As I sat in traffic in the city of Nashville this morning, I let the windows down and enjoyed the cool fall air and broken sunshine creeping through the clouds. I then caught myself looking around at the people in cars surrounding me. The middle aged woman eating a pop-tart while applying mascara, the landscaping crew puttering towards a job, the father inching along with his two kids in the back playing some sort of game that involved yelling and throwing things… I am reminded that it was a day remarkably similar to this one, 17 years ago, also on an early fall Tuesday that would change our lives forever.
I was just 13 years old when our second period math class was interrupted by a school-wide announcement. Everything else that day was a blur, but I remember one thing with complete clarity, an image of a firefighter, loaded down with gear walking toward a burning building and looking up with dismay. But he, and the group around him kept walking toward the fire, toward the building and whether they knew it or not, towards the last call for help they would ever answer.
That selflessness and determination to help others in the face of extreme adversity shaped my professional goals and paved the way for me to spend a decade as a first responder myself. We as a country may not all agree with some of the political decisions made since, but we owe it to all those who put politics aside that day to come together and take a moment to honor those who gave it all.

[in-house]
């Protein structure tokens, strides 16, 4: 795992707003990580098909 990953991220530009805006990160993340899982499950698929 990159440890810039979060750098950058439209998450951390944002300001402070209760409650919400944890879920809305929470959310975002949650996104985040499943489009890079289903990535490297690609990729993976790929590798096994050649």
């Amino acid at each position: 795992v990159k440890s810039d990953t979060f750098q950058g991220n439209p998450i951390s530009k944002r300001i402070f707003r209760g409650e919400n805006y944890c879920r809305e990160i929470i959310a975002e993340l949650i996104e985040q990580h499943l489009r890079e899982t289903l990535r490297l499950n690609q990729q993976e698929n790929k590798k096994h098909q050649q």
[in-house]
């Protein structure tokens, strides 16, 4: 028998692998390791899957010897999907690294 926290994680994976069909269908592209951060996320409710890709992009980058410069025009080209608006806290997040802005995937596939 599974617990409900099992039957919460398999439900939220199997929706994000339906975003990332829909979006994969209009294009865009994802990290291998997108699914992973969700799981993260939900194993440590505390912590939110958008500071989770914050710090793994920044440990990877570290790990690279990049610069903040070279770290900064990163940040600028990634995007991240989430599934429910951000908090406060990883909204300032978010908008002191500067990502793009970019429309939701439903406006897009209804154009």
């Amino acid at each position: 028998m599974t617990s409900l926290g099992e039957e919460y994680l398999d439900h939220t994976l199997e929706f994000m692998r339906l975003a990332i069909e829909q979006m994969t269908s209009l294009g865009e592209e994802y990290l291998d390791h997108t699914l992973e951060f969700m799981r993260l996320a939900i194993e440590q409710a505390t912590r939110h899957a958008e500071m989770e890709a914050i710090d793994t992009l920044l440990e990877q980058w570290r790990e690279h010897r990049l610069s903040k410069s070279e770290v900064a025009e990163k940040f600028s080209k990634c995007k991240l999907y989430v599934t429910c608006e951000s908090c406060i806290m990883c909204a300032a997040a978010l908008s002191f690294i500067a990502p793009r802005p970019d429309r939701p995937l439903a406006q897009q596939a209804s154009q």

- 246 people that went to bed with bags packed for their flights the following day
- 2606 people who grabbed a cup of coffee on their way out the door for another day of work
- 343 firefighters who relieved the off-going crew saying “see you tomorrow”
- 8 paramedics who checked off their trucks for the final time
- 60 police officers who put on their badge and got in their car to Protect and Serve
And the countless men and women who did what needed to be done in the days, weeks and years since. During my career as a paramedic, I have seen just how lives can be changed in an instant. We owe it to them to be prepared and be ready. To not take a single moment for granted because we never know when it may be up to one of us to stand up and say “send me.”
We owe it to them to never forget.
Written by Blaire Czarniecki
Customer Service Director
Fact checked by Phillip Woods, BA, NREMT-P, FP-C
Blaire attended the University of Tennessee where she graduated with a Bachelor of Science in Human Ecology- Child and Family Studies. She has been in the Automated External Defibrillator (AED) industry for over eight years and is the Director of Customer Service for Coro Medical. Blaire is also an American Red Cross-certified CPR/AED/First Aid Instructor, highly trained by each manufacturer on their specific AEDs, and knowledgeable regarding ALL State AED regulations and legislation.
“I know that every day I come to work, I am playing a part in saving someone’s life. I am passionate about these devices and am always looking for new and innovative ways to spread awareness and knowledge about Sudden Cardiac Arrest (SCA). I look forward to the day when everywhere I go, I will see an AED—when SCA will no longer take any lives.”
Last updated September 11, 2018